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In Memoriam: Frank Ford

In Memoriam: Frank Ford

1944 – 2023

by The Guild Staff, Staff of the Roberto-Venn School of Lutherie, and Dan Erlewine

Originally published in American Lutherie #151, 2024

 

Frank Ford at he 1980 GAL Convention in San Francisco. Photo by Dale Korsmo.
Frank dives into the world of lutherie workshops at the first “Dan and Frank Show” at the 1995 GAL Convention. Photo by Jonathon Peterson.
"Frank and Dan Show" at the 2004 GAL Convention. Photo by Jonathon Peterson.

We were very sad to hear that Frank Ford, a great friend to the Guild and the entire lutherie community, passed away on December 17, 2023. Frank was an icon of the instrument-repair field and an overachiever when it came to sharing information with this fellow luthiers. His buddy Dan Erlewine talked him into doing repair workshop demos in 1995, including at the 1995 GAL Convention. Those workshops became what we called the “Dan and Frank Show,” and the show was a highlight at six GAL Conventions, up through 2008. After that, Dan and Frank intentionally passed the torch to some of the younger luthiers they had mentored.

Many folks have written about what a help and inspiration Frank was in their lutherie work, especially through his groundbreaking Frets.com website. Frank exemplified the Guild’s spirit of sharing, and he will be greatly missed by all his friends and those who benefited from the knowledge he so freely offered.

— The GAL Staff

Frank lectures at the Roberto-Venn School of Luthiery. Note his extensive and organized tool boxes. Photo courtesy of Roberto-Venn School of Luthiery.

We were deeply saddened to learn of Frank Ford’s passing. What a loss for all of us who knew him. Frank was such a dear friend to us and everyone he met. We send our heartfelt condolences to Frank’s wife Joy, his longtime friend and business partner Richard Johnston, and the guitar tech staff and employees of Gryphon Stringed Instruments in Palo Alto.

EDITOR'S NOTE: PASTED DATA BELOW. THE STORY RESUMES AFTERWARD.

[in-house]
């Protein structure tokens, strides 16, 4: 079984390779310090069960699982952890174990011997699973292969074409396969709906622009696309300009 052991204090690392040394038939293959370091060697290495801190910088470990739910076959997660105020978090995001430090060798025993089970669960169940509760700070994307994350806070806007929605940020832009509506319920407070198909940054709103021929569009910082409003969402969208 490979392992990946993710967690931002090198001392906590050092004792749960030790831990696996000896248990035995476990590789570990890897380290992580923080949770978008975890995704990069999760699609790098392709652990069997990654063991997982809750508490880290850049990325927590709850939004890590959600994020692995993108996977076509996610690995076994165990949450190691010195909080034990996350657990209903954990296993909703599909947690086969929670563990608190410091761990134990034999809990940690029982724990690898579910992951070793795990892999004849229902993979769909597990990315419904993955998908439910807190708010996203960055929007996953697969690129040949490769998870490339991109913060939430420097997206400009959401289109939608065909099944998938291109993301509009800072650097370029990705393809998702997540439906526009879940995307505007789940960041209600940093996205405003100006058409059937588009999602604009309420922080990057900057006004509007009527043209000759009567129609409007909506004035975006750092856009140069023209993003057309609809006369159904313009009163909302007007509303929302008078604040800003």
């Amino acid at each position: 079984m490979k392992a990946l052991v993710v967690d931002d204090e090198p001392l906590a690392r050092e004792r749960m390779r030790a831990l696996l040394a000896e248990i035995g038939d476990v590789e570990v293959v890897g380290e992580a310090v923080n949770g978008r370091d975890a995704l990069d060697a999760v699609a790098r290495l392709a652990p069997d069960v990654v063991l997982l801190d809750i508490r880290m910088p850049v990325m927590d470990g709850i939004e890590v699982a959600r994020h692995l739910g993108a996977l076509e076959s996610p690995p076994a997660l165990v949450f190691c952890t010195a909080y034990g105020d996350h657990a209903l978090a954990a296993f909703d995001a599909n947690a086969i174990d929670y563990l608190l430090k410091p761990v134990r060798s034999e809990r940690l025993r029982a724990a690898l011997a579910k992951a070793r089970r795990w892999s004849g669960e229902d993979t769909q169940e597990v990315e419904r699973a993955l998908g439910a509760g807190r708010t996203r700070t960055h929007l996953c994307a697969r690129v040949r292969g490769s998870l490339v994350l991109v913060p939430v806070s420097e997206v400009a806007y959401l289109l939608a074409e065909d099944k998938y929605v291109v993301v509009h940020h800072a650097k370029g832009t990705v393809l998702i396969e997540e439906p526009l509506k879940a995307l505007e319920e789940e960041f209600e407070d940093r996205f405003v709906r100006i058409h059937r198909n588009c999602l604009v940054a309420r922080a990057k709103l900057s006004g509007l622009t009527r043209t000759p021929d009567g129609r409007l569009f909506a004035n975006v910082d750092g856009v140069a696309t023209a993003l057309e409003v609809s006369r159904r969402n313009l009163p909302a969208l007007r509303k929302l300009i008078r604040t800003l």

Frank served on our Program Advisory Committee and as a consultant to the Roberto-Venn School of Luthiery for over three decades. As a guest lecturer, Frank traveled to Phoenix to give our students in over sixty classes demonstrations on neck resets, refrets, pickguard replacement, and many other repair operations. We called Frank a “performance artist” as he did these demos in real time, while talking through each step of the process. His knowledge and experience in the world of guitars and guitar repair was truly remarkable. His tales of repair experiences, customer relations, tool use, and everything guitar related was always fascinating, insightful, and informative.

The creation and evolution of his website Frets.com is an amazing resource for luthiers and hobbyists. Choosing not to produce a fretted instrument repair book and instead offering his repair knowledge for free through his website, was and is an exceptional act of generosity. What a wonderful gift to leave for the stringed instrument world.

Through his dedication to training his tech staff, teaching at our school, his many appearances at the Guild of American Luthier’s and Association of Stringed Instrument Artisans conventions, appearances at Northwoods Guitar Seminar, and tag team demos with Dan Erlewine, his participation in lutherie forums, his writings in Fretboard Journal and many other publications, and all of Frank’s associations and vast network of clients, he leaves a considerable legacy with his boundless sharing of information to the guitar making and repair world. His partnership with Richard and the creation of their Gryphon Stringed Instruments is legendary, and a real testament to what a music store can bring to a community.

Frank was truly inspirational in his expression, passion, and love for the art and craft of repairing and making things. It is hard to imagine a world without Frank Ford.